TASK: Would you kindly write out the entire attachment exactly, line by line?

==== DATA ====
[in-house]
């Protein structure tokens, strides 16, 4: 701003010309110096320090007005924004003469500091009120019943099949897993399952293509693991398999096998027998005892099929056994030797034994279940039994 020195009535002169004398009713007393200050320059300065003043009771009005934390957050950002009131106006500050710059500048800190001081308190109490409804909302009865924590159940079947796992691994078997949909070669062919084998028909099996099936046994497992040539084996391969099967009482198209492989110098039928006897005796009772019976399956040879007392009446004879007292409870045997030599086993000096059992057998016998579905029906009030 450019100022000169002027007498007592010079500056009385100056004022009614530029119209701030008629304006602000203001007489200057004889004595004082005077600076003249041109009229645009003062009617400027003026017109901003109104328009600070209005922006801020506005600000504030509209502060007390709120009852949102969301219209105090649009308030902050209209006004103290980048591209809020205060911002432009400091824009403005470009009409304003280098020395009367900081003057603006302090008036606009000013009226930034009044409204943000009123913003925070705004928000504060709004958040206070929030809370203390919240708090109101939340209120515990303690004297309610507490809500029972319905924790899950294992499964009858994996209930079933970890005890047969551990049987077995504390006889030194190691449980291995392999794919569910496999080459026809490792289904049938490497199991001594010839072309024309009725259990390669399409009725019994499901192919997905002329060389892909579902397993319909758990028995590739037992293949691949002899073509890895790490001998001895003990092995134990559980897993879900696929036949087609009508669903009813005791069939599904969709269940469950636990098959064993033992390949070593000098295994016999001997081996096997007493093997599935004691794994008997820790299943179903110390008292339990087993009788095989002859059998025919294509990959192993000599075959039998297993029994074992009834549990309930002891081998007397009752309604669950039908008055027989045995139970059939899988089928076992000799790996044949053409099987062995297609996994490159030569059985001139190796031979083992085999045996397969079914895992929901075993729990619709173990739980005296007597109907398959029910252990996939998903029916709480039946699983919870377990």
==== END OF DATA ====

[in-house]
């Protein structure tokens, strides 16, 4: 701003010309110096320090007005924004003469500091009120019943099949897993399952293509693991398999096998027998005892099929056994030797034994279940039994 020195009535002169004398009713007393200050320059300065003043009771009005934390957050950002009131106006500050710059500048800190001081308190109490409804909302009865924590159940079947796992691994078997949909070669062919084998028909099996099936046994497992040539084996391969099967009482198209492989110098039928006897005796009772019976399956040879007392009446004879007292409870045997030599086993000096059992057998016998579905029906009030 450019100022000169002027007498007592010079500056009385100056004022009614530029119209701030008629304006602000203001007489200057004889004595004082005077600076003249041109009229645009003062009617400027003026017109901003109104328009600070209005922006801020506005600000504030509209502060007390709120009852949102969301219209105090649009308030902050209209006004103290980048591209809020205060911002432009400091824009403005470009009409304003280098020395009367900081003057603006302090008036606009000013009226930034009044409204943000009123913003925070705004928000504060709004958040206070929030809370203390919240708090109101939340209120515990303690004297309610507490809500029972319905924790899950294992499964009858994996209930079933970890005890047969551990049987077995504390006889030194190691449980291995392999794919569910496999080459026809490792289904049938490497199991001594010839072309024309009725259990390669399409009725019994499901192919997905002329060389892909579902397993319909758990028995590739037992293949691949002899073509890895790490001998001895003990092995134990559980897993879900696929036949087609009508669903009813005791069939599904969709269940469950636990098959064993033992390949070593000098295994016999001997081996096997007493093997599935004691794994008997820790299943179903110390008292339990087993009788095989002859059998025919294509990959192993000599075959039998297993029994074992009834549990309930002891081998007397009752309604669950039908008055027989045995139970059939899988089928076992000799790996044949053409099987062995297609996994490159030569059985001139190796031979083992085999045996397969079914895992929901075993729990619709173990739980005296007597109907398959029910252990996939998903029916709480039946699983919870377990």